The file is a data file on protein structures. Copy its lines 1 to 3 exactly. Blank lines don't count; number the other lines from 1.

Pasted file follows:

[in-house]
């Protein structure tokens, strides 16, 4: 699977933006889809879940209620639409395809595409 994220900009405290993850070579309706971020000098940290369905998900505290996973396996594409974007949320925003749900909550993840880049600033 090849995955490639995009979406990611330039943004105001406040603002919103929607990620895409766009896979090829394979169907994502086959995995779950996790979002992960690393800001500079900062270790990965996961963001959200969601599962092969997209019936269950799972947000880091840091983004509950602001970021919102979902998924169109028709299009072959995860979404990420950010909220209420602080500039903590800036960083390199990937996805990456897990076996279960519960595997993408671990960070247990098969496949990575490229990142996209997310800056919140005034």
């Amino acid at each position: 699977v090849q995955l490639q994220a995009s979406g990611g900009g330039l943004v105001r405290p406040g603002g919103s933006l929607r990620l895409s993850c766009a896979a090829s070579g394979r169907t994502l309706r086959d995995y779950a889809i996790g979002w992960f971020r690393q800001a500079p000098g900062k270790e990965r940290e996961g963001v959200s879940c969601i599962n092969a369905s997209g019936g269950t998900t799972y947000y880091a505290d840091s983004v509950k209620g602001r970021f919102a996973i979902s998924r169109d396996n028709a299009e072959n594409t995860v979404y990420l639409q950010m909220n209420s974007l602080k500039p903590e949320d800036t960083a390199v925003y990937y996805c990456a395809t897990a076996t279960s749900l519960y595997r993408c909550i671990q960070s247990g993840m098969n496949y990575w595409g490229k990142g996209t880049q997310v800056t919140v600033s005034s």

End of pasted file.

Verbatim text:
[in-house]
């Protein structure tokens, strides 16, 4: 699977933006889809879940209620639409395809595409 994220900009405290993850070579309706971020000098940290369905998900505290996973396996594409974007949320925003749900909550993840880049600033 090849995955490639995009979406990611330039943004105001406040603002919103929607990620895409766009896979090829394979169907994502086959995995779950996790979002992960690393800001500079900062270790990965996961963001959200969601599962092969997209019936269950799972947000880091840091983004509950602001970021919102979902998924169109028709299009072959995860979404990420950010909220209420602080500039903590800036960083390199990937996805990456897990076996279960519960595997993408671990960070247990098969496949990575490229990142996209997310800056919140005034």
């Amino acid at each position: 699977v090849q995955l490639q994220a995009s979406g990611g900009g330039l943004v105001r405290p406040g603002g919103s933006l929607r990620l895409s993850c766009a896979a090829s070579g394979r169907t994502l309706r086959d995995y779950a889809i996790g979002w992960f971020r690393q800001a500079p000098g900062k270790e990965r940290e996961g963001v959200s879940c969601i599962n092969a369905s997209g019936g269950t998900t799972y947000y880091a505290d840091s983004v509950k209620g602001r970021f919102a996973i979902s998924r169109d396996n028709a299009e072959n594409t995860v979404y990420l639409q950010m909220n209420s974007l602080k500039p903590e949320d800036t960083a390199v925003y990937y996805c990456a395809t897990a076996t279960s749900l519960y595997r993408c909550i671990q960070s247990g993840m098969n496949y990575w595409g490229k990142g996209t880049q997310v800056t919140v600033s005034s």